Sales profit fell for both Takenaka Corporation and the Takenaka Group.

(Parent-Only)
With regard to profit on completed work, although the company is striving toward selected orders, severe competition with orders and a reduction in renewal work resulted in a fall in the profit on completed work of seven percent to 52.4 billion yen from the previous year, and a fall in the profit rate of 0.1 percent point to 5.4 percent (the same as the interim report), worsening to the lowest level on record.
Unlike the previous year, no new major development works were completed, so profit on development projects fell by 60 percent to 3.5 billion yen, resulting in a drop in sales profit of 14 percent to 56 billion yen.

(Consolidated)
In construction operations, the drop in profit by Takenaka Corporation caused a drop in consolidated sales profit, and the profit rate on completed work declined by five percent from the previous year to 65.8 billion yen.
With development projects, the global contraction of the real estate market triggered by the Lehman Brothers shock resulted in a significant drop in profits (41 percent down from the previous year), and as a result consolidated sales profit fell by 12 percent to 81.7 billion yen.

4)

Operating Profit:
Operating profit fell for both Takenaka Corporation and the Takenaka Group.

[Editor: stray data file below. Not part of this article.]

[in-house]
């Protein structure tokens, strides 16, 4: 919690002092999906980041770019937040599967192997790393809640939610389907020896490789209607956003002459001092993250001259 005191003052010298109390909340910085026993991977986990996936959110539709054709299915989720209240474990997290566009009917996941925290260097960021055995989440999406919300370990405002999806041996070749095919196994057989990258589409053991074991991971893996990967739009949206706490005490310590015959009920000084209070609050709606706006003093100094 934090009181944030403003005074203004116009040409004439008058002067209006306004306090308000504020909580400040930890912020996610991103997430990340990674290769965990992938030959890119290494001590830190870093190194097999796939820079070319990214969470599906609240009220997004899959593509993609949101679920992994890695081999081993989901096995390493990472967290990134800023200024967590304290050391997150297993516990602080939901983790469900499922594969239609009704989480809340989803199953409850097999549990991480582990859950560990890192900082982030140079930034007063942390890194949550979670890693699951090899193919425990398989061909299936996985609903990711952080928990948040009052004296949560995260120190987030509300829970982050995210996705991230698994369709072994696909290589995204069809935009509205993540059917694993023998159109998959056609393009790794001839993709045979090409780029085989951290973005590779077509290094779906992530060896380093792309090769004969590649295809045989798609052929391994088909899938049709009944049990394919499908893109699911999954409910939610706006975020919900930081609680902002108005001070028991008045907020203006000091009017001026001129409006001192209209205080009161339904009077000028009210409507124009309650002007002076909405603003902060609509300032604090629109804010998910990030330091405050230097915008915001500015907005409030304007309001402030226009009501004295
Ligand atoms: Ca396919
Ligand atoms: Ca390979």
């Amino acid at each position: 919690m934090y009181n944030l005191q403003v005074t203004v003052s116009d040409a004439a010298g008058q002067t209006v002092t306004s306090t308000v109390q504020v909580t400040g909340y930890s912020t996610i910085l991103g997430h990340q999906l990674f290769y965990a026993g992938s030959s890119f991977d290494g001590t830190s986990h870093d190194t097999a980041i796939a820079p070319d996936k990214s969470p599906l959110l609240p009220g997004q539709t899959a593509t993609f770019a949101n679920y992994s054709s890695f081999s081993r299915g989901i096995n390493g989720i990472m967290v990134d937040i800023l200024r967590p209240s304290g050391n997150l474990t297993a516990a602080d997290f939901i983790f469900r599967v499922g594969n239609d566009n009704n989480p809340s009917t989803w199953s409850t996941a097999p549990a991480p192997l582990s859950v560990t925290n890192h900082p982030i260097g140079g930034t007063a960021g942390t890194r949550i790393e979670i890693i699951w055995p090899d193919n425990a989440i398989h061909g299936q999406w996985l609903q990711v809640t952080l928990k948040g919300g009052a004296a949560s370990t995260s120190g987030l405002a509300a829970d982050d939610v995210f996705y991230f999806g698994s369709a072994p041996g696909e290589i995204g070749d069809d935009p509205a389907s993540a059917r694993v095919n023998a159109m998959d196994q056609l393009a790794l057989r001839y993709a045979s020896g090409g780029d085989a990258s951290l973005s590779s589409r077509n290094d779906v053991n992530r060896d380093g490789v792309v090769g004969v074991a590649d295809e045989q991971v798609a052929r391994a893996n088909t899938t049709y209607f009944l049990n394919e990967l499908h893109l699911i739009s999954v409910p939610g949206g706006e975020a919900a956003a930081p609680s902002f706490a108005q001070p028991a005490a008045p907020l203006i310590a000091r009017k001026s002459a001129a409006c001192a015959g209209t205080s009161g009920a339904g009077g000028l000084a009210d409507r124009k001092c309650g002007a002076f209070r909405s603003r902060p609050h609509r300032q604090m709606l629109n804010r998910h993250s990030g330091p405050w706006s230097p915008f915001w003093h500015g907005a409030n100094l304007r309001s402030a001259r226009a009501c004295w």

(Parent-Only)
The drop in sales profit caused operating profit to drop 56 percent from the previous year to 5.5 billion yen.

(Consolidated)
In addition to the drop in profit for the parent-only, the drop in profit for development projects both within and outside of Japan resulted in a drop of 37 percent to 14.7 billion yen compared to the previous year.

5)

Ordinary Profit:
Consolidated ordinary profit fell, but due to increased dividends from subsidiaries and other factors, ordinary profit for the parent-only increased.

(Parent-Only)
With an exchange gain due to the weak yen reaching 400 million yen (compared to a loss of 2.7 billion yen in the previous year) and increased dividends from subsidiaries, nonoperating profit improved by 7.6 billion yen on the previous year, resulting in ordinary profit increasing by four percent on the previous year to 15.7 billion yen.

(Consolidated)